The Fed hikes again: Did you just get priced out?
Want to see more like this?Browse our library
The Federal Reserve raised its rate for the second time in 2023. Can you still afford to buy a house?
The Federal Reserve just announced its second benchmark rate increase of the year. If you’re in the market for a house, does this mean you’re priced out?
Not necessarily. The Federal Reserve’s relationship with mortgage rates isn’t as cut-and-dried as most people think. This means that a Fed rate hike won’t directly cause mortgage rates to rise any further. And while it’s true that higher mortgage rates add to the cost of buying a house, other factors also come into play that can help to decrease your monthly mortgage payment.
When the Fed hikes rates, how are mortgage rates affected?
The Federal Reserve’s benchmark rate doesn’t impact mortgage rates directly. Instead, a Fed rate increase has an indirect effect on mortgage rates—and not always in a predictable direction.*
It’s helpful to know that:
- Movement of the federal funds rate dictates the short-term cost of borrowing; this includes credit card interest, car loans, HELOCs, and adjustable-rate mortgages.
- Fixed mortgage rates move more closely with the 10-year Treasury rate. The projection for the Treasury rate is usually considered to be a reliable indicator of where mortgage rates may be heading.
- The Federal Reserve influences mortgage rates indirectly by purchasing government bonds and MBS (mortgage-backed securities).
The Federal Reserve increasing rates once again is another step in the continued fight against inflation. You can read more about this here, as well as about how homeownership can be a reliable hedge against inflation. Higher mortgage interest rates are generally seen in times of inflation. An economic slowdown or recession can have the opposite effect, potentially triggering a mortgage rate decline.
“The Federal Reserve has been reducing its balance sheet and raising its benchmark rate in an effort to tame inflation,” Odeta Kushi, First American Deputy Chief Economist, explained. “That has resulted in higher 10-year Treasury yields, which has resulted in higher mortgage rates.”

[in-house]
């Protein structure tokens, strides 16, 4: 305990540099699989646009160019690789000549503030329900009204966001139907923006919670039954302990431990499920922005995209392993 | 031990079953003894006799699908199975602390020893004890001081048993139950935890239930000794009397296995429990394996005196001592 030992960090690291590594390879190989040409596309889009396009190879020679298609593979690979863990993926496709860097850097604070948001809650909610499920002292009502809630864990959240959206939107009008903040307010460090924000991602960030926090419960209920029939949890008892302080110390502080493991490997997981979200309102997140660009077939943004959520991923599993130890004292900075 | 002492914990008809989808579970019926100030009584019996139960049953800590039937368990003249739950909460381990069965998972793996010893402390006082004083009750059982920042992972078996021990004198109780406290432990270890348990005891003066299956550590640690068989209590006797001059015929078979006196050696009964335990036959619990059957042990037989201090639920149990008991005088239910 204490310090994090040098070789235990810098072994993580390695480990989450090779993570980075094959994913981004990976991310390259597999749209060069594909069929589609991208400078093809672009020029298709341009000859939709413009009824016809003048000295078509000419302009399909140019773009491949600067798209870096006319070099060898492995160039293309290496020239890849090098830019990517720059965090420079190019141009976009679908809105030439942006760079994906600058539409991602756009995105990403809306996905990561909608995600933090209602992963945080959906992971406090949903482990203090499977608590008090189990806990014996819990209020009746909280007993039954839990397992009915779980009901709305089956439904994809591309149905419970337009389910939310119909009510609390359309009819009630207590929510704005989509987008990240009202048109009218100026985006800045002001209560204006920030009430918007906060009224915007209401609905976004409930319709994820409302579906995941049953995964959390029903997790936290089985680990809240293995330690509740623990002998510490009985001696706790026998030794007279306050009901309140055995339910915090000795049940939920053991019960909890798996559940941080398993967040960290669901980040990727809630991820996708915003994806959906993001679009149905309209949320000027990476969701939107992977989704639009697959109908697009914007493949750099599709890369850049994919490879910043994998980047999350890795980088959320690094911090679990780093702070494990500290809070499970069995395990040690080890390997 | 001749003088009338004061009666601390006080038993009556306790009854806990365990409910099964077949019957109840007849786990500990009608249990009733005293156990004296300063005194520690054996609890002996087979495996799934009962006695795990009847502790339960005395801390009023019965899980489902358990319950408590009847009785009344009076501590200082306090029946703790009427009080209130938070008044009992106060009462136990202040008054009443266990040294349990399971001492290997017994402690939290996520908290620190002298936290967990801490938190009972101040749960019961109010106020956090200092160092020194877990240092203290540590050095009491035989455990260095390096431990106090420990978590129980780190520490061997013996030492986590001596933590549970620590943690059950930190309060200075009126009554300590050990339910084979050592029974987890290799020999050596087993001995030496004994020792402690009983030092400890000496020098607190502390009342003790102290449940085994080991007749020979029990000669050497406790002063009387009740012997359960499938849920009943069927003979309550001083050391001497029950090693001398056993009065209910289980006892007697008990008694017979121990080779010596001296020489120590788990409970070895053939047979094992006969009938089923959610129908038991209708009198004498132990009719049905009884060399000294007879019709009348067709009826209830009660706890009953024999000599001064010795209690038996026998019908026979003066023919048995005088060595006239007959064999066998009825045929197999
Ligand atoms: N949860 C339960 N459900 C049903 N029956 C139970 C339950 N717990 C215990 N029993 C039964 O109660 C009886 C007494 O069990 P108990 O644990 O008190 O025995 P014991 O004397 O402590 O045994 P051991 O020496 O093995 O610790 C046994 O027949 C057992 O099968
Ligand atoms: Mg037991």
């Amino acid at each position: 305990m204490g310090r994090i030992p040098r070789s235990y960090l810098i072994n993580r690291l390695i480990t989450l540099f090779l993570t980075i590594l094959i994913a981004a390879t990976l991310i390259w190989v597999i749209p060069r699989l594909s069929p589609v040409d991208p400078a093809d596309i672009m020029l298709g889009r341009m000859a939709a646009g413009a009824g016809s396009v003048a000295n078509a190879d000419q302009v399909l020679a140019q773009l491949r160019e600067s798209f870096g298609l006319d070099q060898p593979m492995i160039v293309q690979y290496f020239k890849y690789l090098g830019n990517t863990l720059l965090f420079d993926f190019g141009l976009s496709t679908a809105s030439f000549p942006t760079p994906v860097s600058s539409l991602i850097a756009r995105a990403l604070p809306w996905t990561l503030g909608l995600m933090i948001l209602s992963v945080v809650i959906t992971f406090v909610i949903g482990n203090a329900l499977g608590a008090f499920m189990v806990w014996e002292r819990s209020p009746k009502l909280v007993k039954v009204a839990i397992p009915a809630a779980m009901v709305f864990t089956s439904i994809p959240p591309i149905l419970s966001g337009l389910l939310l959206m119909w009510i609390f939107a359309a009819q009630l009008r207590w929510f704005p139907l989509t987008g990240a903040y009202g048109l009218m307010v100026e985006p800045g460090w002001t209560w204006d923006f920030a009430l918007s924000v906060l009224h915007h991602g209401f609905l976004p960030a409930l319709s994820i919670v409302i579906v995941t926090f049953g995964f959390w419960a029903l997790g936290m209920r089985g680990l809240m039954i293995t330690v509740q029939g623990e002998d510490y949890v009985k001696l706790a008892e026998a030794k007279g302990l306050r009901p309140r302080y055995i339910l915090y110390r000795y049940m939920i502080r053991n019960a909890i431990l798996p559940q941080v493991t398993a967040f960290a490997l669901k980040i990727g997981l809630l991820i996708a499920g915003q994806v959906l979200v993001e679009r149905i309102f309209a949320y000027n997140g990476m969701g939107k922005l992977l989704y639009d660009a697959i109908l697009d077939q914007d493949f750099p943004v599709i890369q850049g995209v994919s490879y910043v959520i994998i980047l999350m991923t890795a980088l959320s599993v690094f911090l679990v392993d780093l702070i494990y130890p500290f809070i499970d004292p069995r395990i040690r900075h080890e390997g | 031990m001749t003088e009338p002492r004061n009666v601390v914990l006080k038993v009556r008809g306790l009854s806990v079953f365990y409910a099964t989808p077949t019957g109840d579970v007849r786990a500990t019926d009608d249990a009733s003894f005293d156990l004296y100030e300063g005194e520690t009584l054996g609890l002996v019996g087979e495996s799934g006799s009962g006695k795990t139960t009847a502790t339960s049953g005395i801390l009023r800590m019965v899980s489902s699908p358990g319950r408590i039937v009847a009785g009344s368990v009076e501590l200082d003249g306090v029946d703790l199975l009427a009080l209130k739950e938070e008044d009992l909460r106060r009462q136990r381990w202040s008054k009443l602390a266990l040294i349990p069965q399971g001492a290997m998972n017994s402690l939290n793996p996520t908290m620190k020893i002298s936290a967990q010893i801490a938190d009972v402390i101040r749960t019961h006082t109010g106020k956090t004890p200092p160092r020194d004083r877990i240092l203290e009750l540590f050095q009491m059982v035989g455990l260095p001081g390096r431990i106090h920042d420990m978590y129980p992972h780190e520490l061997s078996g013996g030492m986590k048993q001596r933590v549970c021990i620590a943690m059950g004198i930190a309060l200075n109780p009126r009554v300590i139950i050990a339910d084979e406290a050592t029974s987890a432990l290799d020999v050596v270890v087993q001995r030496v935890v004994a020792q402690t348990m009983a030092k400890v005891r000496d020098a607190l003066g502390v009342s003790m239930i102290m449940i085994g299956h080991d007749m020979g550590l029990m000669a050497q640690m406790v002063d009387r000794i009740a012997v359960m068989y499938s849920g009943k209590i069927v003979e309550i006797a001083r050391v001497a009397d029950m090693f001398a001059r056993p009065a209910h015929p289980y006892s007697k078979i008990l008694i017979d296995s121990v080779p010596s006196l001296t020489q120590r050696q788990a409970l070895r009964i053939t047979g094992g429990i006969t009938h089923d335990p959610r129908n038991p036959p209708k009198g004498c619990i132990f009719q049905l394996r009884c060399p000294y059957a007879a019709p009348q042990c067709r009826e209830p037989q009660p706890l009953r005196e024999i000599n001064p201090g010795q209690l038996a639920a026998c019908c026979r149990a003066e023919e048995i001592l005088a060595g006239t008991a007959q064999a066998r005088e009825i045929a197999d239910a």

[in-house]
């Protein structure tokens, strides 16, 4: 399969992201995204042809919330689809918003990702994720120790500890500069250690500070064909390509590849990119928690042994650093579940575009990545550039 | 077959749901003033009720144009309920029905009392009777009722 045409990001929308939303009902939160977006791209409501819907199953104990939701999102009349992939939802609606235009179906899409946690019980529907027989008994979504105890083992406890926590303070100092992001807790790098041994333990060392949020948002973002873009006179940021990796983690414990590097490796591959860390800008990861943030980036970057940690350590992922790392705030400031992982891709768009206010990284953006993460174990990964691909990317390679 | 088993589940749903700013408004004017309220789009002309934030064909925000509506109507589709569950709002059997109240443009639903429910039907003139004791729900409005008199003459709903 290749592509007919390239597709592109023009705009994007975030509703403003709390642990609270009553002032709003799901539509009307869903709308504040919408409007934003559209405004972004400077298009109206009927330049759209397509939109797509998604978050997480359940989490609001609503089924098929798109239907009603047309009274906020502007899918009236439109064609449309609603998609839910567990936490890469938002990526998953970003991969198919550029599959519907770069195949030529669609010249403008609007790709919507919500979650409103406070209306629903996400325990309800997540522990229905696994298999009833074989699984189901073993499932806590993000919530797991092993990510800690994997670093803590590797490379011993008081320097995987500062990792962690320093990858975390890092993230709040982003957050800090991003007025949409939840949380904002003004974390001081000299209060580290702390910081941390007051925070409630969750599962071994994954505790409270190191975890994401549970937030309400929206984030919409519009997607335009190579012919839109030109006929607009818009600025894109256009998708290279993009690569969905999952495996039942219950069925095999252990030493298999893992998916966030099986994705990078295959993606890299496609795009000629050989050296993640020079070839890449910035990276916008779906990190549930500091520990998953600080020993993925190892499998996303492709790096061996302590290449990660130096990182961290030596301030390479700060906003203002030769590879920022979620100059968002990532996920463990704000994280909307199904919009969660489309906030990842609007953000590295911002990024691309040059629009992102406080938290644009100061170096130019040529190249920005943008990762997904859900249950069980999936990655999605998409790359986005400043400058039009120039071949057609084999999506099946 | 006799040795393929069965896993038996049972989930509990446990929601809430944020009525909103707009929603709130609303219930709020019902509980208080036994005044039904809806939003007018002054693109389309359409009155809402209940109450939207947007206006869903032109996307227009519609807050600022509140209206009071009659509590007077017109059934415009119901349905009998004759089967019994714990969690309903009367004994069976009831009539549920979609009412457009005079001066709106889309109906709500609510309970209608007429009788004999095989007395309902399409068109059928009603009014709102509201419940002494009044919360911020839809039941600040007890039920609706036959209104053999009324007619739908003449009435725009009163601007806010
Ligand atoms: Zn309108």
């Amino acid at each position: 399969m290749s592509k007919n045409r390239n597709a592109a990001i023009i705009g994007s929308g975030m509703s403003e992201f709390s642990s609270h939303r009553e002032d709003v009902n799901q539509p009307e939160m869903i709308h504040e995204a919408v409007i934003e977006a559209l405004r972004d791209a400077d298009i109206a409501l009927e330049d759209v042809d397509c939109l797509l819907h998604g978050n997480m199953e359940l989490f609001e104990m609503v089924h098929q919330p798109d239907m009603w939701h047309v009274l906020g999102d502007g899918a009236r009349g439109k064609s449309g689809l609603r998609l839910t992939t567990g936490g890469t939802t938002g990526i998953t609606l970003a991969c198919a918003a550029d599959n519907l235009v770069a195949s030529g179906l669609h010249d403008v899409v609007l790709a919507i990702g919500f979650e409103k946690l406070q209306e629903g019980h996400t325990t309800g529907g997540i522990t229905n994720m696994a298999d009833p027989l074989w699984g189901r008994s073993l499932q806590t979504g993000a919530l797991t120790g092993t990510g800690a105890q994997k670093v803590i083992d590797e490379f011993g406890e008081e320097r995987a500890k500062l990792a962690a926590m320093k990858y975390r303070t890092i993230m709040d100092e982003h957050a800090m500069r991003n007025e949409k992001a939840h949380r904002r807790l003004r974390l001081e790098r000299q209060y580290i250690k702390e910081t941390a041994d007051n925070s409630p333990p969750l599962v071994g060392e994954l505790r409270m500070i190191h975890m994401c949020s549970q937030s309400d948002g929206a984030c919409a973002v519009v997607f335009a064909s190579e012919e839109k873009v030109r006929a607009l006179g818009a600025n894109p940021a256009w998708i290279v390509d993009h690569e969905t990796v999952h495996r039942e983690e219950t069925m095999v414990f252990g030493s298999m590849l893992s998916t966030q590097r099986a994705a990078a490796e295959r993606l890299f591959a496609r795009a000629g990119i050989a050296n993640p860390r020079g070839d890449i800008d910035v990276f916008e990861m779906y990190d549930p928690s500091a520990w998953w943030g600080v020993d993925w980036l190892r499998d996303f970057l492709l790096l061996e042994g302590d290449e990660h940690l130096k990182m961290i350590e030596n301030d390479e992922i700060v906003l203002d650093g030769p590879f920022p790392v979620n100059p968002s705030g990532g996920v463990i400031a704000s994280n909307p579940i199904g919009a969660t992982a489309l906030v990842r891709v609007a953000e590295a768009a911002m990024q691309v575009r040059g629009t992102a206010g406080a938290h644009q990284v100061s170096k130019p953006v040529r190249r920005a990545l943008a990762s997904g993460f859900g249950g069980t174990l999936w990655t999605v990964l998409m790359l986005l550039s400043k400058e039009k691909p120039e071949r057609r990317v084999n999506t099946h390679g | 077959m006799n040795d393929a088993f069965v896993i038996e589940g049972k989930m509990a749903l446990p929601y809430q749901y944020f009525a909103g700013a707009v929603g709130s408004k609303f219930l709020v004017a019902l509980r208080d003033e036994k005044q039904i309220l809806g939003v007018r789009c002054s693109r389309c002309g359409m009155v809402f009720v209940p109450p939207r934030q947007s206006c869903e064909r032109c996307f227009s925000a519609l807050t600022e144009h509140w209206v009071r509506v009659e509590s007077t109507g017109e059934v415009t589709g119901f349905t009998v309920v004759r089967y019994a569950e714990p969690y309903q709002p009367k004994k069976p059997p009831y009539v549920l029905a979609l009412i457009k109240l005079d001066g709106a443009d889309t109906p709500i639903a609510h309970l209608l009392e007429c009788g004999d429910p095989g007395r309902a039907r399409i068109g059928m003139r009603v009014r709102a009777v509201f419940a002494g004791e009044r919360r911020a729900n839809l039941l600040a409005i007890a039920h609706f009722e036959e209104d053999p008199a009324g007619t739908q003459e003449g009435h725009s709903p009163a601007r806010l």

Unwieldy mortgage rates can naturally cause anxiety, especially for homebuyers preparing to purchase. But from a broad perspective, current mortgage rates are still below the historical average.* Forecasts also suggest that mortgage rates will continue to moderate and potentially decrease in the year ahead.
No matter what rates are doing, it’s possible to find a mortgage you feel good about. Get started now.
Does a Fed rate hike mean you’re priced out?
Right now, affordability is a major concern among today’s homebuyers. But if rates drop as anticipated, affordability is only expected to improve. “If mortgage rates fall… by the end of 2023 as an average of leading industry forecasts suggest, house-buying power would increase by $25,500 compared with December 2022,” Mark Fleming, First American Chief Economist, said.
Even with rates as they are today, there’s something to be said for buying a house in a market with less competition. When mortgage rates were ultra-low a few years ago, many buyers got caught up in bidding wars and ended up paying an inflated home price. Today’s buyers may have more time to browse and make a competitive offer. A seller may also be more likely to agree to concessions that can help to lower upfront costs.
Beyond the rate, there are several other variables that can influence your monthly payment. These include your credit score, loan term, loan type, loan amount, and down payment.
When you meet with your Academy Loan Officer, they can give you insight into:
- Which credit score range could help you qualify for a lower mortgage rate.
- Which down payment amount could save you on your monthly mortgage, as well as which no/low down payment loans and down payment assistance programs you might qualify for.
- How a shorter loan term may reduce your total loan costs and interest rate.
- Which mortgages and specialty programs (like a Temporary Buydown) might help reduce your rate.
So, when it comes to affordability, it’s about more than the rate. Working with a skilled Loan Officer will give you a clear view of the many options you may have for making your monthly mortgage payment cheaper.
The good news? “…housing affordability should improve,” Taylor Marr, Redfin Deputy Chief Economist, said. “Mortgage rates will eventually come down as the Federal Reserve makes progress fighting inflation, and home prices have already begun falling. Incomes are also growing faster than the historical norm.”
If you haven’t gotten a personalized assessment yet:
Then you may not know how affordable your monthly payment could be. You also might not be aware of which affordable mortgage options and down payment assistance programs are available to you. Contact your local Academy Loan Officer to find out.
Please consult a trusted professional as personal circumstances may vary. No specific results are guaranteed. Not all applicants will qualify. MAC324-1485829.